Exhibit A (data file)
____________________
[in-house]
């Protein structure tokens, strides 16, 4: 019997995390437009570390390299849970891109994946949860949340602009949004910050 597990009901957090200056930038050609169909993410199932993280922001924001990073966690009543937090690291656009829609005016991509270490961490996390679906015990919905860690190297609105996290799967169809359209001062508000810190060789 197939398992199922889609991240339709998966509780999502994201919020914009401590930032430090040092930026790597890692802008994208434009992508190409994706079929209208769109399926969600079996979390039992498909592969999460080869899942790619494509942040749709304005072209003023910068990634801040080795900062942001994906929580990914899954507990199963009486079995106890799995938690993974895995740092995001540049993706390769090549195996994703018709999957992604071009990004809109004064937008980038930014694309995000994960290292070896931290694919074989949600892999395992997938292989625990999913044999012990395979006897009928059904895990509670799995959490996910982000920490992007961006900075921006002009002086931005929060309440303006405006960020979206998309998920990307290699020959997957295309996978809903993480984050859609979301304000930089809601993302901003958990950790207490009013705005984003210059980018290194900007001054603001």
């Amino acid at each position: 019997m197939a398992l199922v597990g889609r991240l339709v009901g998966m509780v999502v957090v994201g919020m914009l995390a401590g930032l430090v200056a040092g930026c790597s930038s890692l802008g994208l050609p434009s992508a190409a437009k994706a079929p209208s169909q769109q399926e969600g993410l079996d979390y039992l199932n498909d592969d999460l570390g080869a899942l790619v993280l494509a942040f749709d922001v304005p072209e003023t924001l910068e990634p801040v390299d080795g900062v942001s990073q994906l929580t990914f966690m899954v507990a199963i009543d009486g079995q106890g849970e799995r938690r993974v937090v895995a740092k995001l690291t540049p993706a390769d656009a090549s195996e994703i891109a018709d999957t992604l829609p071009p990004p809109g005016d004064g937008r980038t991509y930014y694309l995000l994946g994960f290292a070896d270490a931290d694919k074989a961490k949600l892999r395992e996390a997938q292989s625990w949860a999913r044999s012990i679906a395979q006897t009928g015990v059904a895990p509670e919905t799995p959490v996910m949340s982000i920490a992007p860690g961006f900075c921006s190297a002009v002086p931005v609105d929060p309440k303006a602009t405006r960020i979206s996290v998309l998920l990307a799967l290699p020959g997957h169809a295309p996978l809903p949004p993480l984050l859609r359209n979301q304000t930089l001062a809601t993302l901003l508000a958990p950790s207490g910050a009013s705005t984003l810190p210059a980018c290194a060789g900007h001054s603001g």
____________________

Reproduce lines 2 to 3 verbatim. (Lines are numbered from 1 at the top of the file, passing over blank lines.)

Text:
């Protein structure tokens, strides 16, 4: 019997995390437009570390390299849970891109994946949860949340602009949004910050 597990009901957090200056930038050609169909993410199932993280922001924001990073966690009543937090690291656009829609005016991509270490961490996390679906015990919905860690190297609105996290799967169809359209001062508000810190060789 197939398992199922889609991240339709998966509780999502994201919020914009401590930032430090040092930026790597890692802008994208434009992508190409994706079929209208769109399926969600079996979390039992498909592969999460080869899942790619494509942040749709304005072209003023910068990634801040080795900062942001994906929580990914899954507990199963009486079995106890799995938690993974895995740092995001540049993706390769090549195996994703018709999957992604071009990004809109004064937008980038930014694309995000994960290292070896931290694919074989949600892999395992997938292989625990999913044999012990395979006897009928059904895990509670799995959490996910982000920490992007961006900075921006002009002086931005929060309440303006405006960020979206998309998920990307290699020959997957295309996978809903993480984050859609979301304000930089809601993302901003958990950790207490009013705005984003210059980018290194900007001054603001």
């Amino acid at each position: 019997m197939a398992l199922v597990g889609r991240l339709v009901g998966m509780v999502v957090v994201g919020m914009l995390a401590g930032l430090v200056a040092g930026c790597s930038s890692l802008g994208l050609p434009s992508a190409a437009k994706a079929p209208s169909q769109q399926e969600g993410l079996d979390y039992l199932n498909d592969d999460l570390g080869a899942l790619v993280l494509a942040f749709d922001v304005p072209e003023t924001l910068e990634p801040v390299d080795g900062v942001s990073q994906l929580t990914f966690m899954v507990a199963i009543d009486g079995q106890g849970e799995r938690r993974v937090v895995a740092k995001l690291t540049p993706a390769d656009a090549s195996e994703i891109a018709d999957t992604l829609p071009p990004p809109g005016d004064g937008r980038t991509y930014y694309l995000l994946g994960f290292a070896d270490a931290d694919k074989a961490k949600l892999r395992e996390a997938q292989s625990w949860a999913r044999s012990i679906a395979q006897t009928g015990v059904a895990p509670e919905t799995p959490v996910m949340s982000i920490a992007p860690g961006f900075c921006s190297a002009v002086p931005v609105d929060p309440k303006a602009t405006r960020i979206s996290v998309l998920l990307a799967l290699p020959g997957h169809a295309p996978l809903p949004p993480l984050l859609r359209n979301q304000t930089l001062a809601t993302l901003l508000a958990p950790s207490g910050a009013s705005t984003l810190p210059a980018c290194a060789g900007h001054s603001g």